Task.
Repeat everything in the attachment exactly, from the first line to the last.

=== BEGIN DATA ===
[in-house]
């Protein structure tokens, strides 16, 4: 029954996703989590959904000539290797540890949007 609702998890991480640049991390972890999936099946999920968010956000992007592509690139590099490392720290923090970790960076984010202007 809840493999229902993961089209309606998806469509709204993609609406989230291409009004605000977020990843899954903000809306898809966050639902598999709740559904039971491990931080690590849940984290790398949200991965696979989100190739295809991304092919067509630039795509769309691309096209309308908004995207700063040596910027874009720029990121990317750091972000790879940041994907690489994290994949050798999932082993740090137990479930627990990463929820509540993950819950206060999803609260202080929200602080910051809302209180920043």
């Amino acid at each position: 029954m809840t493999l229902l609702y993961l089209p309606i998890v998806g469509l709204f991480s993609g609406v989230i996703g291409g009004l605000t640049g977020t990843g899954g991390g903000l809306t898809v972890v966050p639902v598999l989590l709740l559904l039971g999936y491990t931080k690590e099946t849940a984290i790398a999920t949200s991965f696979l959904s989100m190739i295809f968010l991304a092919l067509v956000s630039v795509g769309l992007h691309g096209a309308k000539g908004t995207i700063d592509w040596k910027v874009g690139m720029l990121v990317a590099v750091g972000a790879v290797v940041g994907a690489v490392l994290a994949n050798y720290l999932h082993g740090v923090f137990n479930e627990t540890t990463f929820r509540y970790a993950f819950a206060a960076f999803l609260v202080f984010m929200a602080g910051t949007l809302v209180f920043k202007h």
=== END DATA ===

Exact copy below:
[in-house]
């Protein structure tokens, strides 16, 4: 029954996703989590959904000539290797540890949007 609702998890991480640049991390972890999936099946999920968010956000992007592509690139590099490392720290923090970790960076984010202007 809840493999229902993961089209309606998806469509709204993609609406989230291409009004605000977020990843899954903000809306898809966050639902598999709740559904039971491990931080690590849940984290790398949200991965696979989100190739295809991304092919067509630039795509769309691309096209309308908004995207700063040596910027874009720029990121990317750091972000790879940041994907690489994290994949050798999932082993740090137990479930627990990463929820509540993950819950206060999803609260202080929200602080910051809302209180920043």
């Amino acid at each position: 029954m809840t493999l229902l609702y993961l089209p309606i998890v998806g469509l709204f991480s993609g609406v989230i996703g291409g009004l605000t640049g977020t990843g899954g991390g903000l809306t898809v972890v966050p639902v598999l989590l709740l559904l039971g999936y491990t931080k690590e099946t849940a984290i790398a999920t949200s991965f696979l959904s989100m190739i295809f968010l991304a092919l067509v956000s630039v795509g769309l992007h691309g096209a309308k000539g908004t995207i700063d592509w040596k910027v874009g690139m720029l990121v990317a590099v750091g972000a790879v290797v940041g994907a690489v490392l994290a994949n050798y720290l999932h082993g740090v923090f137990n479930e627990t540890t990463f929820r509540y970790a993950f819950a206060a960076f999803l609260v202080f984010m929200a602080g910051t949007l809302v209180f920043k202007h």